# Ten classic sorting algorithms implemented in Python

The full version will be provided at the end of the code, or you can My Github fork, if you want to see the moving picture, you can go Here Have a look;

Summary:

1. Operation mode: copy the last code and run it directly in python sort.py;
2. The robustness of the code is not handled too much, and the students who use it directly need to check it;
3. For Hill sorting, the choice of gap is very important, which needs to be changed according to the actual situation;
4. In my test, because the array to be sorted is very small, the length is only 10, and the maximum value is 10, so the count sorting is the fastest, which is often not the case in reality;
5. Heap sorting didn't happen. Yes, it was lazy;
6. The key is to understand the idea of the algorithm, as for the realization, it is only to land the idea in a reasonable way;
7. It's recommended that you go to the link above to see the dynamic diagram. It's really better to understand, but it's also good to read the code, isn't it;
8. Divide and conquer method is used a lot. In fact, I don't know what the mathematical principle behind it is, and why divide and conquer method can reduce the time complexity. One of my classmates told me in the trouble comment area. Thanks a lot;

## Operation diagram

Because the array is small and the range is between 1 and 10, it is actually more friendly for the non comparison algorithm of counting and sorting, because there is not much space pressure, so it is easy to understand the speed of counting and sorting first, and the main reason why the selection and insertion is faster than Hill merging is that the problem scale itself is too small, and my implementation of divide and conquer method is based on recursion, so We can't see the advantages of divide and conquer. In fact, if we sort large arrays, this difference will be reflected; ## Complete code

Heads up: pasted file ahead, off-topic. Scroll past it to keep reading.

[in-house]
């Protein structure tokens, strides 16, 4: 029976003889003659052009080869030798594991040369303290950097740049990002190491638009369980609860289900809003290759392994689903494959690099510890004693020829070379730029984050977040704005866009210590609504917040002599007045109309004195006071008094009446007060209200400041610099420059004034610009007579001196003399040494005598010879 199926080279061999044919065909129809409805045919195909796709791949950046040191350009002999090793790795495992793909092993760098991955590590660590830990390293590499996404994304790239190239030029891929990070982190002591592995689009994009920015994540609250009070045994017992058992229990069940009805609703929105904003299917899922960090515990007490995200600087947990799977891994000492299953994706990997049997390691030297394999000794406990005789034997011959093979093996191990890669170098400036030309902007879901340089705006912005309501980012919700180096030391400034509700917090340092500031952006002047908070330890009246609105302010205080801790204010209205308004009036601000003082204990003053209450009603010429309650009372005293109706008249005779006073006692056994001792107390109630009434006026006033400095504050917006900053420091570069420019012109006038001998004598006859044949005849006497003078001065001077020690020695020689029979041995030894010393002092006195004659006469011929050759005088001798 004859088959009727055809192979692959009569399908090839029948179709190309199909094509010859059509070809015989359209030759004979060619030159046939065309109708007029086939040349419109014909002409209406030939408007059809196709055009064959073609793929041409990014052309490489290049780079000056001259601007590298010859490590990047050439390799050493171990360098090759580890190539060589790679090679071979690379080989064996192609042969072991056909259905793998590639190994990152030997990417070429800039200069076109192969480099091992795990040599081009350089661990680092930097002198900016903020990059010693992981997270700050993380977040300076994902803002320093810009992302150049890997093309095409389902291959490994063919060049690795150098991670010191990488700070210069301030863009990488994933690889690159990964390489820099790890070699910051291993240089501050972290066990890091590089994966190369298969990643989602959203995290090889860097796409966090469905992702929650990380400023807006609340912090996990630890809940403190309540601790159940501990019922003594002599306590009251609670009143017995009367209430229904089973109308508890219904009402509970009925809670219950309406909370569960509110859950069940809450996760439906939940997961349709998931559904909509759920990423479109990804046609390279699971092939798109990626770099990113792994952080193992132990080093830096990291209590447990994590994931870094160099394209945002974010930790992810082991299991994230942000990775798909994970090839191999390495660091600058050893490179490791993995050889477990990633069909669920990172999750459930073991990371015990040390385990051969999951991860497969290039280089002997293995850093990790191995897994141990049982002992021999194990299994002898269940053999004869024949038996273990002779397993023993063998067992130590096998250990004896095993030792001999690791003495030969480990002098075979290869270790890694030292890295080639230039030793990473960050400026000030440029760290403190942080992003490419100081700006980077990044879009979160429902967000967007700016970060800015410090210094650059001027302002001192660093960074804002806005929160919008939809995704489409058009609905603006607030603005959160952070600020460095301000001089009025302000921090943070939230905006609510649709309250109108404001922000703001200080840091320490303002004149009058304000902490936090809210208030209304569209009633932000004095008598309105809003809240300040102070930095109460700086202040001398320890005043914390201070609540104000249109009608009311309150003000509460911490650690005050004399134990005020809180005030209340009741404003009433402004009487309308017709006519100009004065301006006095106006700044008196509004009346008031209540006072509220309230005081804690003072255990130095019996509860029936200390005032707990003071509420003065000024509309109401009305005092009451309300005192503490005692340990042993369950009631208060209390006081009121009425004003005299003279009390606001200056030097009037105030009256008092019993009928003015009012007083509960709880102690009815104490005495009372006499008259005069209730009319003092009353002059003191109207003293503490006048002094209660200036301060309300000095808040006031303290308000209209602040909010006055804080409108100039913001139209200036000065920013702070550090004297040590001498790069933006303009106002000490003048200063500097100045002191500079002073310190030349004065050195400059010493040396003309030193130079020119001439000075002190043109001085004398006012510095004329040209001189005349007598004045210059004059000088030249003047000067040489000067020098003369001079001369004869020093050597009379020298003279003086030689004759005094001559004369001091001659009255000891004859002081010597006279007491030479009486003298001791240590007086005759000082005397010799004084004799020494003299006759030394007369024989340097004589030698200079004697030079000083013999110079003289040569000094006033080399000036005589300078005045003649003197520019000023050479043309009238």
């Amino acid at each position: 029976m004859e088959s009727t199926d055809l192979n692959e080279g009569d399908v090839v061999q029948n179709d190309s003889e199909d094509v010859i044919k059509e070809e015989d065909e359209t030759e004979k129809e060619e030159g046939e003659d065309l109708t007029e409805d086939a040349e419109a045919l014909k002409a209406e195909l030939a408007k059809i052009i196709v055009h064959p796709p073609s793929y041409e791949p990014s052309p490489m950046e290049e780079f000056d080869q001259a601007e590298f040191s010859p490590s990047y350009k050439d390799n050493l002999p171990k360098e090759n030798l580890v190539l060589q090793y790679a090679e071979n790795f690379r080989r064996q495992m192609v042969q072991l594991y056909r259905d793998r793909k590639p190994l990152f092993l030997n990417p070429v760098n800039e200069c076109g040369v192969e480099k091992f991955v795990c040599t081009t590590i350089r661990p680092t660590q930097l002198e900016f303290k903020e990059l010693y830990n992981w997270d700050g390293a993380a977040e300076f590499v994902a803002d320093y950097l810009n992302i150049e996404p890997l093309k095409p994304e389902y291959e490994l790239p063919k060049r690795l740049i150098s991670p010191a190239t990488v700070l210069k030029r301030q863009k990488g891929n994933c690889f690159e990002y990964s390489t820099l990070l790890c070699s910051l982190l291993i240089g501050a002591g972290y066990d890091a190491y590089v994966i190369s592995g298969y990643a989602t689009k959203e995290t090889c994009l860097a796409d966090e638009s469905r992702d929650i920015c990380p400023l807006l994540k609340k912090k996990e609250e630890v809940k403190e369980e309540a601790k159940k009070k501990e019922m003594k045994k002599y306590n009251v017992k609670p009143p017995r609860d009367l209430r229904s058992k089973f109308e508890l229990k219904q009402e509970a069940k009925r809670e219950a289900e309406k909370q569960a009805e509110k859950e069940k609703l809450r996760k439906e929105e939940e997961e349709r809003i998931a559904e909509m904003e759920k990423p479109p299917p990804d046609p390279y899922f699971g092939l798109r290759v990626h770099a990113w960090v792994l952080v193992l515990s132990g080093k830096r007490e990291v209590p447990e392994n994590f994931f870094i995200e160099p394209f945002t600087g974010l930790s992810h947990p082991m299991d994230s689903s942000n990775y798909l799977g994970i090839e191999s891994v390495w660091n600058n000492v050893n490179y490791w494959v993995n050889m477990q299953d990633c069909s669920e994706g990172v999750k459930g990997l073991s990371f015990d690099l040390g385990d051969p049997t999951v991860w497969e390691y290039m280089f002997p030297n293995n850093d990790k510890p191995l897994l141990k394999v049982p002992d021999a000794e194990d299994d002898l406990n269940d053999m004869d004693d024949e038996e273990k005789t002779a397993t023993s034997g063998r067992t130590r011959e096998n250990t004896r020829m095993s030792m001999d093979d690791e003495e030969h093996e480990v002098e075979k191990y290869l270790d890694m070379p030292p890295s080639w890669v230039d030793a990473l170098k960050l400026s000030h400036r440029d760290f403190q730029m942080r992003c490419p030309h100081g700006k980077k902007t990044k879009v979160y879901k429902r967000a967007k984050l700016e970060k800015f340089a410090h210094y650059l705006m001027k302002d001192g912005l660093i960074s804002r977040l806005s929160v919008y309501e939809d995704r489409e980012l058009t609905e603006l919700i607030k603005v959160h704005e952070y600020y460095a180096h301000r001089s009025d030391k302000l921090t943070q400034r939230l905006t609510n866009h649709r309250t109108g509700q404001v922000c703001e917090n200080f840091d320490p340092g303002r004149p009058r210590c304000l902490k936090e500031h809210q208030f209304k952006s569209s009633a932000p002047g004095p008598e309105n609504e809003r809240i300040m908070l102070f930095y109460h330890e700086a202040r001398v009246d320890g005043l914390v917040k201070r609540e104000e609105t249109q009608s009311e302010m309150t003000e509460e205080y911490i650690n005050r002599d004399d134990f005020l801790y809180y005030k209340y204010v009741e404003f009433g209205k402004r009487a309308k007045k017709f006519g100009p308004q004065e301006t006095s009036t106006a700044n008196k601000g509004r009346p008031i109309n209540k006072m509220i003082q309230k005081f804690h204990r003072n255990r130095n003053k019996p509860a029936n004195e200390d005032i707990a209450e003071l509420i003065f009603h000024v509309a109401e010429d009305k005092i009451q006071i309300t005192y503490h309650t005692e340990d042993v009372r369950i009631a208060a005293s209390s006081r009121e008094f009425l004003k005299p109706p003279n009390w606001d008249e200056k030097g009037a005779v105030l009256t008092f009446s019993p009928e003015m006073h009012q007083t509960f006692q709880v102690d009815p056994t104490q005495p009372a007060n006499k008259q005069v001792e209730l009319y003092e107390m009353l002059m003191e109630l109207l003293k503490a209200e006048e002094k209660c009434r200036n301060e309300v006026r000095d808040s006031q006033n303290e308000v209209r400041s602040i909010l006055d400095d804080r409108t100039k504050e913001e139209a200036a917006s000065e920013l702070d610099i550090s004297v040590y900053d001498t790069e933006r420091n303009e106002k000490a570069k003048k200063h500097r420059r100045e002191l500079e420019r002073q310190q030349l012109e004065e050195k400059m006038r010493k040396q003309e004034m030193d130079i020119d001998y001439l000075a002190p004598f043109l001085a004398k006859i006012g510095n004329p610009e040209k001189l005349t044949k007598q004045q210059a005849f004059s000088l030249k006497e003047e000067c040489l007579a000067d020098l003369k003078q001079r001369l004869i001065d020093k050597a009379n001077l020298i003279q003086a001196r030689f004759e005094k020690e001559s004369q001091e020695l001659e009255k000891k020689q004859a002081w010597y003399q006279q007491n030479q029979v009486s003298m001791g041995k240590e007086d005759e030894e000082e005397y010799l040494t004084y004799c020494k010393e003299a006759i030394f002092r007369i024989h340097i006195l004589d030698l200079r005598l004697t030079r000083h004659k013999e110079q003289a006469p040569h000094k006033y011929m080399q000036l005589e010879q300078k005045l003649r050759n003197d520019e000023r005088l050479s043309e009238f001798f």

It can be seen that the total code excluding the test code is only 170 lines, including blank lines and function names, etc., so the algorithm implementation is very simple, we still need to pay attention to the idea;

``````import sys,random,time

def bubble(list_):
running = True
while running:
have_change = False
for i in range(len(list_)-1):
if list_[i]>list_[i+1]:
list_[i],list_[i+1] = list_[i+1],list_[i]
have_change = True
if not have_change:
break
return list_

def select(list_):
for i in range(len(list_)-1):
min_idx = i
for j in range(i,len(list_)):
if list_[min_idx]>list_[j]:
min_idx = j
list_[i],list_[min_idx] = list_[min_idx],list_[i]
return list_

def insert(list_):
for i in range(1,len(list_)):
idx = i
for j in range(i):
if list_[j]>list_[idx]:
idx = j
break
if idx != i:
tmp = list_[i]
list_[idx+1:i+1] = list_[idx:i]
list_[idx] = tmp
return list_

def shell(list_,gap=None):
'''
gap It is a difficult problem that the choice of hill has a great influence on the result len/2
//This gap is actually a gap, that is, how many elements are separated in a group
//For example, for [1,2,3,4,5,6,7,8,9,10]
//When gap is len/2, i.e. 5, each group of elements is composed of five elements separated, i.e. 1 and 6, 2 and 7, 3 and 8, etc
'''
len_ = len(list_)
gap = int(len_/2) if not gap else gap